ISSN (Print) - 0012-9976 | ISSN (Online) - 2349-8846

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Railways : Beyond Tinkering

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It is indeed an unsatisfactory set of circumstances which do    not permit rejoicing over the fact that the 13.6 million passengers who travel on the Indian Railways every day have not been made to pay higher fares. Even the fact that the outlay on passenger amenities has been increased by Rs 200 crore in the railway budget for 2000-2001 over the current year is not a sufficient reason for celebration. In the main passenger comfort and the continued affordability of travel can only be grounded on the firm foundation of the expansion, modernisation and development of the railways. And this, with even the modest modernisation schemes – gauge conversion, new lines, electrification, etc – projected to cost over Rs 34,000 crore, is unlikely to be fully realised. Admittedly, Mamata Banerjee, pursuing her objective of ushering in a golden tomorrow, has persuaded the union cabinet to increase budgetary support to the railways. But that is hardly the answer to her problems. All this means is an additional Rs 1,000 crore over the Rs 2,400 crore of 1999-2000. With the decision not to increase market borrowings above Rs 3,000 crore, the railways will be hard put to it to find the requisite funds.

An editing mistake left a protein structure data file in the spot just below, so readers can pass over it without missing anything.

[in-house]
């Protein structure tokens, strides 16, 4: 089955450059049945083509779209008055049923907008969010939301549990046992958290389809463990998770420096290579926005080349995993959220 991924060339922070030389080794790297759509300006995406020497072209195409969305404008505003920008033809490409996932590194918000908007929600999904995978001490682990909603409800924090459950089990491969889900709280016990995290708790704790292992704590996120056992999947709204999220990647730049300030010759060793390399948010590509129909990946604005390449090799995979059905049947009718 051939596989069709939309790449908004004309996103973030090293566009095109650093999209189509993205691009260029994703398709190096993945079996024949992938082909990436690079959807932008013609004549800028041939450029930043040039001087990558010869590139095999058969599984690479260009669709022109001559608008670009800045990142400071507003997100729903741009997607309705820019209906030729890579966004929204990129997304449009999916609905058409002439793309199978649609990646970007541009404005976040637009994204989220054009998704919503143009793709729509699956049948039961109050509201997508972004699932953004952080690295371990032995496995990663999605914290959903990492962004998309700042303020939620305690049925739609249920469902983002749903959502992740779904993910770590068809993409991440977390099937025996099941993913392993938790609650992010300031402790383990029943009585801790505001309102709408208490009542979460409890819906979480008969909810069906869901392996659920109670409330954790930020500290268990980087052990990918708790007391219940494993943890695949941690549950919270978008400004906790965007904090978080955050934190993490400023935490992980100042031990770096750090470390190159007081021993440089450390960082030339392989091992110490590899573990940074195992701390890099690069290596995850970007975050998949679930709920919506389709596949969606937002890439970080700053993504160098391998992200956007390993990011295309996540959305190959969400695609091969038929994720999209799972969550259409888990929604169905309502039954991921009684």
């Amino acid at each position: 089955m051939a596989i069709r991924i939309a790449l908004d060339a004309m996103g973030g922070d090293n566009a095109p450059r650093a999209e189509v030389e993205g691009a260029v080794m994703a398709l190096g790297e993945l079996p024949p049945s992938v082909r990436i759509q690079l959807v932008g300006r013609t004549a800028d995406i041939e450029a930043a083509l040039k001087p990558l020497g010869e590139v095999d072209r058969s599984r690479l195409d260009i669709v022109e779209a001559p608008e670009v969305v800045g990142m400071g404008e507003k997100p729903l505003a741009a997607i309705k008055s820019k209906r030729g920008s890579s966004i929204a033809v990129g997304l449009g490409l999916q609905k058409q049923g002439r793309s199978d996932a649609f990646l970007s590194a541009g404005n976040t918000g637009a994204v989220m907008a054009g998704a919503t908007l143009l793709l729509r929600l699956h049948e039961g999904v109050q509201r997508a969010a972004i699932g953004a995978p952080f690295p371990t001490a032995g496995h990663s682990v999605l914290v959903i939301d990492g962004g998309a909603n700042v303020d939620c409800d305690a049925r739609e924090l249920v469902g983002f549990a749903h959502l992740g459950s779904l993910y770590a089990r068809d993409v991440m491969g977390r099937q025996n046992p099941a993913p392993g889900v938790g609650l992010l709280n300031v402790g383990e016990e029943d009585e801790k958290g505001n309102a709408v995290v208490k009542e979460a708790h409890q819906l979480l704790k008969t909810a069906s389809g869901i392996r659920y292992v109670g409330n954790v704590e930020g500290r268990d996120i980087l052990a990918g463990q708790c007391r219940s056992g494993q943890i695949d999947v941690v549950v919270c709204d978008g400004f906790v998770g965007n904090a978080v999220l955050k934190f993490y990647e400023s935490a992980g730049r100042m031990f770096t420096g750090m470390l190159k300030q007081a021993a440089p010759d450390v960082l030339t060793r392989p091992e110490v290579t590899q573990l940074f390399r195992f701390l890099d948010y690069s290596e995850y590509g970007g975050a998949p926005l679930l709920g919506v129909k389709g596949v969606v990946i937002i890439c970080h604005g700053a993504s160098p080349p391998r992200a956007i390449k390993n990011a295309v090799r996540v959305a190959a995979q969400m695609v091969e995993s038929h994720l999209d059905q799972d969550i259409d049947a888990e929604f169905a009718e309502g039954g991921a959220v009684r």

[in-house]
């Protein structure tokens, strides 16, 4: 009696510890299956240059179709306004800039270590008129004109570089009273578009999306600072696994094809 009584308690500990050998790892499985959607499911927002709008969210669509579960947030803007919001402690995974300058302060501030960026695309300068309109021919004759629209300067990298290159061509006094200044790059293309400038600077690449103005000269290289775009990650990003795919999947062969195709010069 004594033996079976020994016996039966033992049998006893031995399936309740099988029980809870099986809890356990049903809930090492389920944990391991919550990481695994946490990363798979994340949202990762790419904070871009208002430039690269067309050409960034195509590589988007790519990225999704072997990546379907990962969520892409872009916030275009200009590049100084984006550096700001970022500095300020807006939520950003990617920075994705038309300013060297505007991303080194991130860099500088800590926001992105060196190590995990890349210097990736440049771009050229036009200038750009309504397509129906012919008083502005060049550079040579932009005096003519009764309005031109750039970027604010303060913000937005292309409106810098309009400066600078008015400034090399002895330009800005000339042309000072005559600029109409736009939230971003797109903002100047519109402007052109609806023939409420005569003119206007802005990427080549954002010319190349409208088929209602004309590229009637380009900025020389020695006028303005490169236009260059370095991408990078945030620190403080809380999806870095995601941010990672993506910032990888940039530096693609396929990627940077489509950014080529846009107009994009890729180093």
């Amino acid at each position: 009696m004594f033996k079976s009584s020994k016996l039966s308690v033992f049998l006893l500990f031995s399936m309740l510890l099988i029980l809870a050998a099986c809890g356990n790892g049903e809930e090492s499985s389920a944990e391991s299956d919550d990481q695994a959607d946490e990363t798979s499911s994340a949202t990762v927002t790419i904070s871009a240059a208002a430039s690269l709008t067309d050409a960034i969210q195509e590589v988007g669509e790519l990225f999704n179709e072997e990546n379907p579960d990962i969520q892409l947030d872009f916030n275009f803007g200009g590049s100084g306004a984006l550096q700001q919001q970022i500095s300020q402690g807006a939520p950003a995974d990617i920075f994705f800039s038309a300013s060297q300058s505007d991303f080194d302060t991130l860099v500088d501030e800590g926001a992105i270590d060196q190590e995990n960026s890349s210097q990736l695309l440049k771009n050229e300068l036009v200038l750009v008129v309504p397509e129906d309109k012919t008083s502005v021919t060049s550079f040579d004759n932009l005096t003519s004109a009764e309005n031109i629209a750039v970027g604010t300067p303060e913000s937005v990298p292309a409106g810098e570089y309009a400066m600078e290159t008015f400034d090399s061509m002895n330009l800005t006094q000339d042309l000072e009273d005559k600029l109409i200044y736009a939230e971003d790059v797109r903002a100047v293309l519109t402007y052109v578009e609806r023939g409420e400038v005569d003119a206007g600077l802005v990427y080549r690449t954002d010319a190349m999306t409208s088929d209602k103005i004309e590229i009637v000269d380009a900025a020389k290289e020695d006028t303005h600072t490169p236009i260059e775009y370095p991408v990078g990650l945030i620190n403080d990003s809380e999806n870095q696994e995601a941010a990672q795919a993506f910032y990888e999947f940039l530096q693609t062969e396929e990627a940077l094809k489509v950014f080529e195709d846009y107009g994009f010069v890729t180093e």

In the circumstances, the railway minister was expected to generate revenue in the usual way – increasing passenger fares and tariff on goods. Railway passenger fares average 2.5 times lower than bus fares, while goods tariffs are relatively high and have been successively raised. Not surprisingly, while almost 90 per cent of freight in the country was carried by the railways in the 1950s, the proportion had come down to 70 per cent in the 1970s and is now only 30 per cent. While part of the explanation is the development of road transport, the railways' inefficiency and unreliability are a well-documented cause of its failure to retain a larger share of the movement of goods. It is commendable that the minister has projected a target of increasing the railways' share of goods traffic to 50 per cent by the end of the decade. However, the plan does not envisage any new outlook on freight handling. There is a proposal for high speed goods trains to follow the super-fast passenger trains to enable fast transit of high value goods as has been tried out on the Delhi-Mumbai route. Volume discounts, warehousing facilities and an expansion of the roll-on-roll-off system tried out successfully on the Konkan railways are also on the cards. However, the most significant aspect of freight transport is reliability and security, on which the railways' record has been poor and it is a moot question whether these schemes alone will make the critical difference. The task here is to evolve an integrated plan for the movement of traffic, which would significantly enhance interaction and coordination between the railways and private road transport operators while fostering the modernisation and regulation of the latter as well. There is clearly a need to view freight and passenger transport as complementary and subsidising passenger transport by freight is clearly not the way, as has been pointed out time and again. The answer perhaps lies in a more flexible approach to tariff-fixing taking into consideration such inputs as regions of high traffic density, seasonality, etc, and encouraging alternative means of transport in sectors found to be uneconomic by the railways, as done in other countries.

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